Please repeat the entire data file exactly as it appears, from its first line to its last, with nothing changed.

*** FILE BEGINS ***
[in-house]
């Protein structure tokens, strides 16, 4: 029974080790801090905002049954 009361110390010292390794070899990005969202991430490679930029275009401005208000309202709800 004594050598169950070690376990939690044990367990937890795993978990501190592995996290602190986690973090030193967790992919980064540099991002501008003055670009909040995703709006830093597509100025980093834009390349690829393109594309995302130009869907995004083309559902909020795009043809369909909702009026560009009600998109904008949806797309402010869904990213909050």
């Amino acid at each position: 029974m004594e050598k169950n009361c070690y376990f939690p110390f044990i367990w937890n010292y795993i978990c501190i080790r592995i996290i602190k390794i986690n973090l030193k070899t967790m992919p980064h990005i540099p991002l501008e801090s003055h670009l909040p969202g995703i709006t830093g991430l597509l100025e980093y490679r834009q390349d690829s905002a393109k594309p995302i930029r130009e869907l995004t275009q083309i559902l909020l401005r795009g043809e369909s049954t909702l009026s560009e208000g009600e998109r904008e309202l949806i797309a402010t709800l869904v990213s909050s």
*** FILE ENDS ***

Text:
[in-house]
């Protein structure tokens, strides 16, 4: 029974080790801090905002049954 009361110390010292390794070899990005969202991430490679930029275009401005208000309202709800 004594050598169950070690376990939690044990367990937890795993978990501190592995996290602190986690973090030193967790992919980064540099991002501008003055670009909040995703709006830093597509100025980093834009390349690829393109594309995302130009869907995004083309559902909020795009043809369909909702009026560009009600998109904008949806797309402010869904990213909050």
């Amino acid at each position: 029974m004594e050598k169950n009361c070690y376990f939690p110390f044990i367990w937890n010292y795993i978990c501190i080790r592995i996290i602190k390794i986690n973090l030193k070899t967790m992919p980064h990005i540099p991002l501008e801090s003055h670009l909040p969202g995703i709006t830093g991430l597509l100025e980093y490679r834009q390349d690829s905002a393109k594309p995302i930029r130009e869907l995004t275009q083309i559902l909020l401005r795009g043809e369909s049954t909702l009026s560009e208000g009600e998109r904008e309202l949806i797309a402010t709800l869904v990213s909050s």